It’s really windy here today, not the best of conditions to be trying to capture what’s blooming in the garden with a camera, but I can forgive the wind because it is actually warm! So, with apologies for the slight blurring thanks to the prevailing conditions, here is my contribution to Carol’s Garden Bloggers’ Bloom Day meme, which gathers together posts from all over the world and celebrates what is flowering.
The spring has been delayed by the long (very long!) spell of unseasonably cold weather, shaped by a bitter easterly wind. So everything is late, although it is hard to judge exactly how late since I am gardening in a different area of the country with a maritime climate. I do know that in a “normal” year the Prunus incisa ‘Kojo-no-mai’ that I had growing in a pot for the past few years would have been nearing the end of its flowering period. As it is, the blossom is only just starting to open, a very welcome sight. I hope in future years it will develop into a proper – if small – tree, and flower prolifically now that it has the luxury of growing in the ground again.
Assuming we don’t get blasted by cold weather again there are plenty of buds yet to open, something to look forward to, and it is accompanied by the still-blooming Christmas Rose (Helleborus niger).
I’m really pleased with the way the pink blush on the hellebores echoes the pink tints on the cherry blossom, but I think I want to slightly re-arrange the hellebores to make a tigher clump and therefore a stronger impact.
Elsewhere in the front garden a blue haze is beginning, the carpet of forget-me-nots just coming in to bloom. I want to spread these little beauties around a little, they are an amazingly intense blue, and I love them.
The deep purple violas are back too, having taken a break from flowering during the worst of the “spring” weather, another plant I want to share around a little in the hope that it will gently self seed.
It is so easy, with a GBBD post, to only share close-ups, which can hide so much. In my case, the sparseness of the planting at present, though I prefer to look on it as an opportunity…
Apart from the bluebells (yet to open), the swathe of forget-me-nots and the scattering of pansies, there is precious little Spring interest in the front garden at present. A couple of small clumps of narcissus, mostly yellow dwarf forms that are past their best, and around half a dozen of these rather pretty tall white ones with delightfully yellow-tinged centers. These will need moving somewhere better, where hopefully they will gradually spread.
The one small area of bounty is in the planting pocket that runs along the small wall at the end of the driveway. This particular patch of drive looks more like a builders’ merchants at the moment, as it is where I am storing the gravel and stone I am recovering from around the garden to re-use out the front in due course. But back in the autumn I cleared the planting pocket of the ivy that was choking it and filled it instead with crocuses – Crocus ‘Ruby Giant’ to be precise. And although I don’t exactly regard it as “normal” to have crocuses blooming in mid April, these make me smile every time I see them.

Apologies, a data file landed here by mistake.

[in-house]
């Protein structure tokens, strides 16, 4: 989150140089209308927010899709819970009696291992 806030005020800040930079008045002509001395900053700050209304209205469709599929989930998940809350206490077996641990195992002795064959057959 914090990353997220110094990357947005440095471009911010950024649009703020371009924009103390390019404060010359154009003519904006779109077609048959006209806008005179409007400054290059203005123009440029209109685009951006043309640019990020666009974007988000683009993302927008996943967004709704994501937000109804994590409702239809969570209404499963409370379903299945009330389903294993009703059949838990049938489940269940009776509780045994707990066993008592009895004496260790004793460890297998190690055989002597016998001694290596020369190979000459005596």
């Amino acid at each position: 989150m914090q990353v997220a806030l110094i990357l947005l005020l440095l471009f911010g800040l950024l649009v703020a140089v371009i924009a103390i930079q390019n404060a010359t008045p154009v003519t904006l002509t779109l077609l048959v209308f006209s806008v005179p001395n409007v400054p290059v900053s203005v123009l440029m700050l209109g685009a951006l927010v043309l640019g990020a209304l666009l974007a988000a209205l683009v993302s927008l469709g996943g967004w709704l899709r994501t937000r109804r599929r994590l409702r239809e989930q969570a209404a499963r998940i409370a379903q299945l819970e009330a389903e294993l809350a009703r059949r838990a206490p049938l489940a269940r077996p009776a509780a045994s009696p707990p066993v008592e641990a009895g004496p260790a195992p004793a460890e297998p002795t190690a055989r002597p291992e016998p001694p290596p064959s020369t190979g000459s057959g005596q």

In the side garden the only flowers are those of the pulmonaria, which has been blooming non-stop for nearly six weeks now. I plan to move them to the back garden, to the base of the magnolia.
Around the back a pot of Tête-à-Tête dwarf daffs waves at me happily whenever I pass the little greenhouse, while a larger patch has just burst into bloom in the past few days in the back border. These are the first bulbs I planted, even before the crocuses in the wall, so I am particularly happy to see them pop up and look so happy.
The other bulbs I planted were some species tulips, which I don’ think will flower as the soil is too heavy, and some blue Anenome blanda, of which only one is currently showing. I couldn’t get the blasted thing to stay still long enough to be photographed, so I will allow it to stay anonymous (!) for now, in the hopes that it will be joined by others in the coming week or so.
My two favourite blooms in the back garden are over nearer the corner by the acer. Our native primroses are a long-time favourite of mine, I much prefer them to the brightly coloured cousins I have flowering elsewhere and which I have shown before. I will have more coming from my previous garden in due course, but for now I have three small plants at the base of the Edgeworthia chrysantha ‘Grandiflora’. Pure spring magic.
The other flowers are on the Magnolia stellata that I utterly failed to resist buying. I had planned to use the opportunity of starting again to try new plants rather than filling the garden with old favourites, but I had to make an exception in this case. I love the slightly ragged flowers and the scent, when wafted over the garden on a warm breeze, is wonderful. Add to that the fact that TNG, who rarely voices an opinion on any plant, loved the one we had in our old garden and it just had to be done.
It will be while before I am spending my days photographing endless magnolia blooms (no cheering please…) but it makes me really happy to have one here, and that’s good enough for me.
There are a few other flowers here and there, viola odorata blooms half hidden amongst the foliage, the first flowers on the sweet rocket seedlings that hitchhiked a ride here with the blackcurrant.
But mostly there is bare soil, just waiting to be filled with who-knows-what. Hopefully by this time next year there will be fewer gaps and more flowers, but for now, that is it for this Garden Bloggers’ Bloom Day. Do check out the other posts over at Carol’s blog and see what delights other people have growing in their gardens. I’m off to dream of new planting combinations to fill the gaps…